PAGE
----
Indiana News

Indiana Looking to Boost Advance Placement Courses in Schools

State joins National Math and Science Initiative; Pike High School in Indy among schools first in program

4/12/2012


Indiana State Superintendent Dr. Tony Bennett (WIBC.com photo: Ray Steele) --

More Hoosier high schoolers will have a chance to earn college credit, as Indiana is one of a handful of states seeking to boost the number of Advanced Placement courses and the number of students taking those courses.

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"We have a state that is aggressively, actively, collectively, collaboratively pursuing excellence in education," said State School Superintendent Tony Bennett in announcing that Indiana would participate in the National Math and Science Initiative (NMSI). The Initiative is a not-for-profit group funded primarily by ExxonMobil, the Bill and Melinda Gates Foundation, and the Michael and Susan Dell Foundation that seeks to boost participation in A.P. courses, which give college credit to high school students that pass them.

The state is calling it's program AP-TIP IN (Advanced Placement Training and Incentive Program for Indiana). It will receive $7 million in grant money from NMSI to train teachers and to increase the number of A.P. courses offered in high schools that are part of the program. Nine high schools will begin the initiative next year, and 24 additional schools will join over the next five years.

"I believe this has the greatest potential for impacting students and their college readiness plans," says Karen Morris, program director for AP-TIP IN. "That's what high school is about, and we want to help them achieve that."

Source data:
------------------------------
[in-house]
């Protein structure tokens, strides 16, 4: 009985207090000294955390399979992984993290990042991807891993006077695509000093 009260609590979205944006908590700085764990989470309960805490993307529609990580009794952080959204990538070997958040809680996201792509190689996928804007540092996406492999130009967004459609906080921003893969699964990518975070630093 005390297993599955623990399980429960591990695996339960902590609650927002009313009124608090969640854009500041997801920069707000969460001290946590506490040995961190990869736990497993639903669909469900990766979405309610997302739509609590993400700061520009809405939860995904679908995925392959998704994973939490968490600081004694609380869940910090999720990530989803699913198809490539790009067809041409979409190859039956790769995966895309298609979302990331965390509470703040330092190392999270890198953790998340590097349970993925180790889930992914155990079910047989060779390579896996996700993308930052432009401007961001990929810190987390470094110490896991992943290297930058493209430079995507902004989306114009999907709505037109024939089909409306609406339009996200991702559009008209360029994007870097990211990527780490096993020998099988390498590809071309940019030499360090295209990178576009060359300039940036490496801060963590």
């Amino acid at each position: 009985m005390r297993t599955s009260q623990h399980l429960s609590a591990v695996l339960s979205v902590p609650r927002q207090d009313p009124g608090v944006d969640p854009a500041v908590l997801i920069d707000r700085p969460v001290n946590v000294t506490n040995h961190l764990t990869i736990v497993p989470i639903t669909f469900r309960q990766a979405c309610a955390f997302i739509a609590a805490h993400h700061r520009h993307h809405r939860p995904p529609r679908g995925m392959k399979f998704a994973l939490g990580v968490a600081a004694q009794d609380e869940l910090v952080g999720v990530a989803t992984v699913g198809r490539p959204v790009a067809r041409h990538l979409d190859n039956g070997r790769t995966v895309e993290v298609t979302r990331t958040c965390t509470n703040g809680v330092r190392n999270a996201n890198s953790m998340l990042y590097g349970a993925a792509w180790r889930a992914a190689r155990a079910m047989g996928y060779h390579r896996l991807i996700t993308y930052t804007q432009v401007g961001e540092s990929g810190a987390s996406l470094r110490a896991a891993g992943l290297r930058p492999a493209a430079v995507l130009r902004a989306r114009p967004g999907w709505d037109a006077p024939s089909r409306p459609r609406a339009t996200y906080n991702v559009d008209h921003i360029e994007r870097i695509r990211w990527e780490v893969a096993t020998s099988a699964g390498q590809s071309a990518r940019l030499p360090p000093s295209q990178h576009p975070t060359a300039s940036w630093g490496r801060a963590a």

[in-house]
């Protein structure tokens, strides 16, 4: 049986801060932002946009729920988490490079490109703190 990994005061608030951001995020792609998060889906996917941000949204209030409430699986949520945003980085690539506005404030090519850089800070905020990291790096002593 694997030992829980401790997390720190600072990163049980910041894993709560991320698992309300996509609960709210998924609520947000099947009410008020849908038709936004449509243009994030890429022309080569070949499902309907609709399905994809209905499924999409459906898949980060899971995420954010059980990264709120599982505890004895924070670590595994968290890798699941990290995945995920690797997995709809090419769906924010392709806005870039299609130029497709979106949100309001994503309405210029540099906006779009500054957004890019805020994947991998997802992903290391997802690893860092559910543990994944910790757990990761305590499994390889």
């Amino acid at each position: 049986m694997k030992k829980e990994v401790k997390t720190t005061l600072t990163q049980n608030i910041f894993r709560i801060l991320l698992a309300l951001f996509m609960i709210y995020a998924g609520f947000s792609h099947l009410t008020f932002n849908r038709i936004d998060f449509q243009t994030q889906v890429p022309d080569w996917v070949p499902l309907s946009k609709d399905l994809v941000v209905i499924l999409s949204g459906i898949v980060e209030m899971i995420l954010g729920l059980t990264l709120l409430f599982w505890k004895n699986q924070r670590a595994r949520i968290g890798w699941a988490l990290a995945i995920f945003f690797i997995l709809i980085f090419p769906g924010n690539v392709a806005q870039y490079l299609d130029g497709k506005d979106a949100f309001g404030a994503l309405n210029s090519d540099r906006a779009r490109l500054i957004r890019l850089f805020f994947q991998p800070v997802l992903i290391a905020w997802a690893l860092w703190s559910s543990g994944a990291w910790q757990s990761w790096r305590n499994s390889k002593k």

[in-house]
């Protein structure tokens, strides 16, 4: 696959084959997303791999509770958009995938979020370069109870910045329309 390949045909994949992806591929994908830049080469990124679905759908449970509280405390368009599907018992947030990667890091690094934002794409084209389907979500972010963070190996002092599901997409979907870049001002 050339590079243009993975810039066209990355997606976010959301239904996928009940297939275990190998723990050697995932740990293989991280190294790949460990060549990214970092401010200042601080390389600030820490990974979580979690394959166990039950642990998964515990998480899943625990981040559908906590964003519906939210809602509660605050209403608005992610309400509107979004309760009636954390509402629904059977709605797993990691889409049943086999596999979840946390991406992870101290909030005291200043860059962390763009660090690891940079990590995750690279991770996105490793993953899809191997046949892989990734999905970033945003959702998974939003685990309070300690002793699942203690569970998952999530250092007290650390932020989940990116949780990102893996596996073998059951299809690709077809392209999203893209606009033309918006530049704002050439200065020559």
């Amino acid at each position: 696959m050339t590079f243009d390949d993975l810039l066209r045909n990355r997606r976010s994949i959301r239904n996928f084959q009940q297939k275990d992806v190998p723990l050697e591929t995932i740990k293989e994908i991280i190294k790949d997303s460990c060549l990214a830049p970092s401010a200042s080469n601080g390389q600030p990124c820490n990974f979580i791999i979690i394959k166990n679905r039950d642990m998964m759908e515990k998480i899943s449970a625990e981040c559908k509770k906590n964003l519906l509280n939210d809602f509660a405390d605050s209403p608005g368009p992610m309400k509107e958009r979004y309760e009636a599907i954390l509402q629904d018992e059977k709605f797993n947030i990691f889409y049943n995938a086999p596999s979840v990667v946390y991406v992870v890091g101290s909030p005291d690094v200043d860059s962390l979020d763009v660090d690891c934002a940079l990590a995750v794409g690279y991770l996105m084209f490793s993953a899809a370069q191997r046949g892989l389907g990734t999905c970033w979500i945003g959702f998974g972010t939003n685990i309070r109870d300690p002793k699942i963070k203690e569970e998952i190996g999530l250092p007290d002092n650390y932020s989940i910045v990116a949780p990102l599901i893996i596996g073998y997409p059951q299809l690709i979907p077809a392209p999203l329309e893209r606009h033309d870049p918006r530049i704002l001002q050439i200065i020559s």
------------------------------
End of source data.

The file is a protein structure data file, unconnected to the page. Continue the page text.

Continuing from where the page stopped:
Bennett says he's been excited about making this announcement since watching the Masters golf tournament over the weekend, where ExxonMobil ran commercials touting NMSI. "There are six states that are currently National Math and Science Initiative States, and by the way, those are the leading states in the country in A.P.," said Bennett. Indiana and Colorado are the seventh and eighth states to join the initiative.

The first high schools in the NMSI program are Perry Meridian, Pike, Southport, and Speedway High Schools in Indianapolis, Elkhart Central, Elkhart Memorial, and Concord High Schools in Elkhart, Jeffersonville High, and Mississinewa High School in Gas City.

"Not only do they have wonderful teachers, but it's really the commitment by the schools," says Morris. "They came up to the plate and said 'we really want to invest in our students.' The staff, the teachers, and the administrators, everyone was all for the elements of success."

The 24 other schools that will join the program eventually already have been selected, but have not been announced. "We'll take a look at their data again (next year) and go back and visit their schools, see where their readiness is and work with them to get them ready to go."


Pike High School students JaEisha Jones and Ariba Khalid on chance to take more AP courses (WIBC.com video: Ray Steele)

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